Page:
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Emotion. Theories of Emotions Emotion are a mix of: Physiological activation - Physical response Expressive behaviors - Behavior Conscious experience.

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Presentation on theme: "Emotion. Theories of Emotions Emotion are a mix of: Physiological activation - Physical response Expressive behaviors - Behavior Conscious experience."— Presentation transcript:

1 Emotion

2 Theories of Emotions Emotion are a mix of: Physiological activation - Physical response Expressive behaviors - Behavior Conscious experience – Thinking and Feelings

3 James-Lange Theory of Emotion. William James and Carl Lange completely opposed to common- sense view. Proposes that physiological activity precedes the emotional experience. The body changes ultimately cause to feel emotions The Stimulus Physical Reaction Emotion

4 Cannon-Bard Theory of Emotion How can that theory be true if similar physiological changes correspond with drastically different emotional states. The physiological change (body’s arousal) and cognitive awareness (emotions) must occur separately (but simultaneously). Routed to the cortex and the Sympathetic NS at the same time by the Thalamus.

5 Two-Factor Theory of Emotion Stanley Schachter and Jerome Singer explains emotions more completely that the other two theories. They happen at the same time but… To experience the emotion the person must be physically aroused AND cognitively label the arousal. Biology and Cognition interact with each other to increase the experience.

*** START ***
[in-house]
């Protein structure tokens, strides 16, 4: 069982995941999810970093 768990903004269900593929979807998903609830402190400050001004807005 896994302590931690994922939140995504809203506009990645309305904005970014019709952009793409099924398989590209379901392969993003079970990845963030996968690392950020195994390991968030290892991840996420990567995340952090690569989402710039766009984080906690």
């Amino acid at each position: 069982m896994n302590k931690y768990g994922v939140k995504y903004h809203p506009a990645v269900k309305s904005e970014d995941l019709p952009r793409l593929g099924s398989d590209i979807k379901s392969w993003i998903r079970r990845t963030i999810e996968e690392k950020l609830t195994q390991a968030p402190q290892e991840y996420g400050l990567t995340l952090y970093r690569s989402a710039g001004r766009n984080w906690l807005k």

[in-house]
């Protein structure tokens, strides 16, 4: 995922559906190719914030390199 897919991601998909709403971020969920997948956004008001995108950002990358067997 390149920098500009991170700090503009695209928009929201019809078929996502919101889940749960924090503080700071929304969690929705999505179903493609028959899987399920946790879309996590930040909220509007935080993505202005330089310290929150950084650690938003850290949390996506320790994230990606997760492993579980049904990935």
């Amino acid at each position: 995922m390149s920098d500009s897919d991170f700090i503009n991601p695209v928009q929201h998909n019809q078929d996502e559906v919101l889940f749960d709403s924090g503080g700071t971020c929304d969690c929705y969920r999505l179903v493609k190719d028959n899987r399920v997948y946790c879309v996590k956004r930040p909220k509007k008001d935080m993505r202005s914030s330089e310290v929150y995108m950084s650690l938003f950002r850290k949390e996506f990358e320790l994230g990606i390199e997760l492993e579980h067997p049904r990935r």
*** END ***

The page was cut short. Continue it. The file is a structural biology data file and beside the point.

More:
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7 Appraisal Event Emotional response Physiological activation Expressive behavior Subjective experience Lazarus/Schachter Zajonc/LeDoux Two Routes to Emotion

8 Lie Detectors Called a polygraph. Measures several of the physiological responses accompanying emotion: Perspiration Heart rate Blood pressure Breathing changes

9 Lie Detectors 50 Innocents 50 Thieves --1/3 of innocent declared guilty --1/4 of guilty declared innocent (from Kleinmuntz & Szucko, 1984) Percentage Innocent people Guilty people 80 70 60 50 40 30 20 10 0 Judged innocent by polygraph Judged guilty by polygraph

10 Lie Detectors Is 70% accuracy good? *Assume 5% of 1000 employees actually guilty. --test all employees --285 will be wrongly accused What about 95% accuracy? *Assume 1 in 1000 employees actually guilty. --test all employees (including 999 innocents) --50 wrongly declared guilty --1 of 51 testing positive are guilty (2%)

11 Expressing Emotion

12 Neuroscience of Emotions

13 Know how emotions affect the ANS

14 Arousal and Performance Performance peaks at lower levels of arousal for difficult tasks, and at higher levels for easy or well-learned tasks. For MOST tasks though, you want moderate levels of arousal. Performance level LowArousal High Difficult tasksEasy tasks

15 Role of Neurotransmitters & Hormones Important Roles in Emotion: Low serotonin  Depression. High levels of Epinephrine and Norepinephrine  Anger and Fear.

16 The Limbic System and Emotions The Amygdala is a neural key to fear learning. Also involved in rage and aggression. Integrates the hormonal and neural emotional aspects.

17 Role of the Cortex and Emotions In general… the right hemisphere specializes in negative emotions and… the left hemisphere specializes in positive emotions.

18 Expressed Emotion People more speedily detect an angry face than a happy one.

19 Expressing Emotion Gender and expressiveness Men Women Sad Happy Scary Film Type 16 14 12 10 8 6 4 2 0 Number of expressions

20 Expressing Emotion Non-verbal communication - gestures, body language, facial expressions. Introverts – better at reading other’s emotions. Extroverts – easier to read.